It’s so hot that even the flies are staying in the shade and not attacking the platter of barbeque ribs my sister put out in the middle of the picnic table. Their sauce glistens in the sun as slick and shiny as my forehead.
I fan myself with a folded newspaper and wonder what I’m doing here. Since my mother died, I hardly visit. Two months ago it seemed like a good idea to come down to southern Illinois for a short vacation, to reconnect with twice-removed cousins and vague “aunties” whose blood ties to me are very diluted.
My sister, Cheryl, is big on reunions and I came back mainly not to disappoint her. She organized everything but, sadly, couldn’t control the weather and we all sit on lawn chairs, motionless except for the steady flick of our wrists as we try to fan a breeze. The day has peaked with a heat index of 106.
I’ve forgotten the oppressively hot, humid summers in southern Illinois. It’s a heat that slows the blood, quickens tempers and frays relationships. I tell myself I’m not going to succumb to it.
My sister chose Cahokia Mounds State Park for the reunion. It’s become a fancy historical site with an interpretive museum. Our tables are spread in the shade at the foot of Monks Mound, the largest mound in the park. It’s shorn of trees and high grasses with a well-constructed staircase leading to the bald top but we’re all too hot and too old to be climbing ten stories just to overlook corn fields and get a glimpse of the Mississippi.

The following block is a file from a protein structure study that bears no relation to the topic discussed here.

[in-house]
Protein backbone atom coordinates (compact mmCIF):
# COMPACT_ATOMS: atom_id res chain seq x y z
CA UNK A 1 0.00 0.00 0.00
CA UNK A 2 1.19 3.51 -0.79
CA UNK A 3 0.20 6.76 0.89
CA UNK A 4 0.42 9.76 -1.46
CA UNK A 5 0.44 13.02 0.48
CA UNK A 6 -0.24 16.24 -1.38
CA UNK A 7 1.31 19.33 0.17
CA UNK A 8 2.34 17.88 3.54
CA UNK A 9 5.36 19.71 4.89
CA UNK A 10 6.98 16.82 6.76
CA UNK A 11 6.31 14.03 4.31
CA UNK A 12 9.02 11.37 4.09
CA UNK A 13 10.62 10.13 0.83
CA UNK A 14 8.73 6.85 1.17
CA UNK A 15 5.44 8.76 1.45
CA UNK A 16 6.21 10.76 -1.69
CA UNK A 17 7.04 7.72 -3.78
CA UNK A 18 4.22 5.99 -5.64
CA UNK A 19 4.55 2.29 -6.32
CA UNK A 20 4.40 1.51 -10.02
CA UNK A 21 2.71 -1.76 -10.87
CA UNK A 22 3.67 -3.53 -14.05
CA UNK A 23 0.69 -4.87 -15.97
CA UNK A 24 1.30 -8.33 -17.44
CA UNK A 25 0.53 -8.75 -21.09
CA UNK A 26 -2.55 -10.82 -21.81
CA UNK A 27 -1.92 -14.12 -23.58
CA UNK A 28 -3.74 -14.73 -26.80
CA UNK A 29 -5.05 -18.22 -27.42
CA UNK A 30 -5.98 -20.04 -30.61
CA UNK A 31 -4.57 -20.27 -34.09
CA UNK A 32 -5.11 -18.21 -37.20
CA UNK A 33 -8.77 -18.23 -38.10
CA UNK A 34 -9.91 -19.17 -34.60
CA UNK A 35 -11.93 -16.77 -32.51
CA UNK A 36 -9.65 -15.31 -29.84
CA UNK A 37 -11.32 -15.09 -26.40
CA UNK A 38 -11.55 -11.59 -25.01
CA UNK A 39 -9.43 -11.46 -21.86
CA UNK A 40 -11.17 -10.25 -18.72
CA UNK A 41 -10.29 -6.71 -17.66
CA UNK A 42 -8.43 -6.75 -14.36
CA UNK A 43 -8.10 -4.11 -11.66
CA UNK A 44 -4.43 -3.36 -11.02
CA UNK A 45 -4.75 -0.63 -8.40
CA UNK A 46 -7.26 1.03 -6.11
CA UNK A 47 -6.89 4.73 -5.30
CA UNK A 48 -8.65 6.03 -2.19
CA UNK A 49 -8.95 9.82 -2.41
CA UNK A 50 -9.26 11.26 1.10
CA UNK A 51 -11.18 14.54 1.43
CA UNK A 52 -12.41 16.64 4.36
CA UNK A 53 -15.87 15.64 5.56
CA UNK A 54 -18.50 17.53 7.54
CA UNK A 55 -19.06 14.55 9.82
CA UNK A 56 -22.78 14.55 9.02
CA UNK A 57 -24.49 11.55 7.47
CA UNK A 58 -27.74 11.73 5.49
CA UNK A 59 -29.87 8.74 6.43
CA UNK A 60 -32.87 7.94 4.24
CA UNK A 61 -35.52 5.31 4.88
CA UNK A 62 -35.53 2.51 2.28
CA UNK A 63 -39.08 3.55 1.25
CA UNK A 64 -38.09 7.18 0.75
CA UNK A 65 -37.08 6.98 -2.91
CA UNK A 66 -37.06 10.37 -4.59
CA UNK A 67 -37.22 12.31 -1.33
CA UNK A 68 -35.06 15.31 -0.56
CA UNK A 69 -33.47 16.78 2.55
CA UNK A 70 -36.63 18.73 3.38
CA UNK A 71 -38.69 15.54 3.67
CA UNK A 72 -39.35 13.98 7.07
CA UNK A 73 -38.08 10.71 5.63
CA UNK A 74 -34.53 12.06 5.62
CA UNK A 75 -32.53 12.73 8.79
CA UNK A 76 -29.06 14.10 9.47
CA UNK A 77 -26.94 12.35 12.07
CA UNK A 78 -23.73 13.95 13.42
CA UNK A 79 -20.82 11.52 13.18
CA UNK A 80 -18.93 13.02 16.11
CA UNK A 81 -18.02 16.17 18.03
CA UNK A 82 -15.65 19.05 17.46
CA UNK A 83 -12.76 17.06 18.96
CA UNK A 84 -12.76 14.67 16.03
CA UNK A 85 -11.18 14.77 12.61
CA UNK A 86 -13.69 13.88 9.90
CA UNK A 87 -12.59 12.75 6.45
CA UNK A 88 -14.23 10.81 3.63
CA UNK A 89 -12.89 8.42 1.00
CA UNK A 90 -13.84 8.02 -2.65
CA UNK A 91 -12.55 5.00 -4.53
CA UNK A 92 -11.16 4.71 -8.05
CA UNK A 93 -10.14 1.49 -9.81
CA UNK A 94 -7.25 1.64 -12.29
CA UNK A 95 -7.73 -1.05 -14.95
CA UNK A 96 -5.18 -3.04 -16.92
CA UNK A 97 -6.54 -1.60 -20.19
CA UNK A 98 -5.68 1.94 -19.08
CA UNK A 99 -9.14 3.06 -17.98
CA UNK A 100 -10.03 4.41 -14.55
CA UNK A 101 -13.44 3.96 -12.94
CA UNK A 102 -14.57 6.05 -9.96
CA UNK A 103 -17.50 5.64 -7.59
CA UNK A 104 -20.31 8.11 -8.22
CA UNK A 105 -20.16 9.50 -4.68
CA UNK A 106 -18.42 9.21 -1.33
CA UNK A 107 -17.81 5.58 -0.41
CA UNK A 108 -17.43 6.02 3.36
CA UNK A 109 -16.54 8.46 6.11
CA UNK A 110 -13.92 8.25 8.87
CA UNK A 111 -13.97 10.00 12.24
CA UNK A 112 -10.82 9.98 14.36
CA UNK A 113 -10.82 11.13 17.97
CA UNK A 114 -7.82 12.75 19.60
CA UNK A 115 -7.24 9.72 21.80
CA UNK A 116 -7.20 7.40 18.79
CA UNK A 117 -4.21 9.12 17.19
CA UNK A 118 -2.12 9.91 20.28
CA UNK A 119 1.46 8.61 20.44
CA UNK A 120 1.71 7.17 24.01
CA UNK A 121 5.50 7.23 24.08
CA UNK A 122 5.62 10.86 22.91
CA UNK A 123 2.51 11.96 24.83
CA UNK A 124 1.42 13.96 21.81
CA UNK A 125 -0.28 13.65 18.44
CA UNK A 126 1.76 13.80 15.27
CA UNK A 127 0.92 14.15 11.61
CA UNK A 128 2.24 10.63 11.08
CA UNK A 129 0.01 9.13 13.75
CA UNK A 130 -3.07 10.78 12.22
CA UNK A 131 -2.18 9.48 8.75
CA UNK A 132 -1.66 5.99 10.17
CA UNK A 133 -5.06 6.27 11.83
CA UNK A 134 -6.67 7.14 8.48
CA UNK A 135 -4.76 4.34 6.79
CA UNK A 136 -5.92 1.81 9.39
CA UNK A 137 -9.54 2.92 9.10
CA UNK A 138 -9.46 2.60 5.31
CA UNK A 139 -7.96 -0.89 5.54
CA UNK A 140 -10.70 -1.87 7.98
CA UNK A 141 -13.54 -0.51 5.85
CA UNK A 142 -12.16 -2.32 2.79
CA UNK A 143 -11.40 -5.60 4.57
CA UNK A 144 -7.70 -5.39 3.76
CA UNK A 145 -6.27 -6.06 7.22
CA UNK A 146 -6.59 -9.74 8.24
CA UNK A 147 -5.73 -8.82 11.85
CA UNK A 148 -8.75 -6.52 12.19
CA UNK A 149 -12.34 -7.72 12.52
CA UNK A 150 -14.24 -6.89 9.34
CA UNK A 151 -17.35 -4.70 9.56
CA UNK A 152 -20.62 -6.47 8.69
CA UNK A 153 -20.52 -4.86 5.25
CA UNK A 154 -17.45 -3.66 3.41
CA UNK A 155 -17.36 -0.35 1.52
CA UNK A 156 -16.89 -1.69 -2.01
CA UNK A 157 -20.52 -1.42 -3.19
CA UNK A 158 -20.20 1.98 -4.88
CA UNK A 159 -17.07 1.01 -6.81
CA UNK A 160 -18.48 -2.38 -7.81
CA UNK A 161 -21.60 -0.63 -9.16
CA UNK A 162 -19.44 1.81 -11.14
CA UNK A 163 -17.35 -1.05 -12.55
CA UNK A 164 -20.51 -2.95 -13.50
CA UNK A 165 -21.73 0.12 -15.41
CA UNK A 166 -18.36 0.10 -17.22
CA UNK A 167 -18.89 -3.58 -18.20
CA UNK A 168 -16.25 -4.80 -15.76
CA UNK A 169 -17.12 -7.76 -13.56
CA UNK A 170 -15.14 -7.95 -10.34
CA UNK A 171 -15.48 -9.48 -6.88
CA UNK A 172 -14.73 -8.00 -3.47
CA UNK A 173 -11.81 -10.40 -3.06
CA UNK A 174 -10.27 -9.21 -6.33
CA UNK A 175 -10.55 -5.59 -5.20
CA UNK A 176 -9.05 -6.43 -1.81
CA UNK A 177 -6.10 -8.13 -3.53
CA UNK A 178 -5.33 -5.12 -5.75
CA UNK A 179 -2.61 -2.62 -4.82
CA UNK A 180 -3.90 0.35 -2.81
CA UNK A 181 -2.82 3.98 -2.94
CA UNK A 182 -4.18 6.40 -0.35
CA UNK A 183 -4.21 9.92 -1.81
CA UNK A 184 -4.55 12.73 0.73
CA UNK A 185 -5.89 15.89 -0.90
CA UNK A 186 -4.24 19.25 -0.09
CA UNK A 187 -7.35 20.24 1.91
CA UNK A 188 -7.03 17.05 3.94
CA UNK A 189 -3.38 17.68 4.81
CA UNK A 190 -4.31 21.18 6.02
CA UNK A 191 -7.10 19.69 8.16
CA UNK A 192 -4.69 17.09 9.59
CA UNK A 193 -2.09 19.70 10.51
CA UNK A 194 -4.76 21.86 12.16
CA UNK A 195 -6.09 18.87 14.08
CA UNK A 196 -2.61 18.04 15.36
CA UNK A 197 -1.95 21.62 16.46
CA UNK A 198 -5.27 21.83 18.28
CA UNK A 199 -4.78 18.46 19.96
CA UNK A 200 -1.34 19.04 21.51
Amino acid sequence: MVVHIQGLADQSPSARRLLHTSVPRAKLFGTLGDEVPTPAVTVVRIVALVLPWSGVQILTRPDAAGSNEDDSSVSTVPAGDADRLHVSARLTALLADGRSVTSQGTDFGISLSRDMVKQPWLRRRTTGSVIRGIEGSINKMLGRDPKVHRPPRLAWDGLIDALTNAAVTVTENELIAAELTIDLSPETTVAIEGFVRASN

When we were kids our church picnics were held here and I wonder if that’s why my sister chose this place. The mound wasn’t manicured then and my friends and I would scramble up its steep sides, pushing through the tall grasses, avoiding the young saplings, the thorny shrubs and the snakes sunning themselves on rocks. I’m seven years older than my sister and what I remember most clearly about those picnics is how often I ditched her, not wanting to be slowed down by a five year old and how hard she tried to keep up with me.
I watch her now as she flips veggie burgers on the grill and chats with Vida Mea, who may be our fourth cousin, twice removed and whose son is a vegetarian.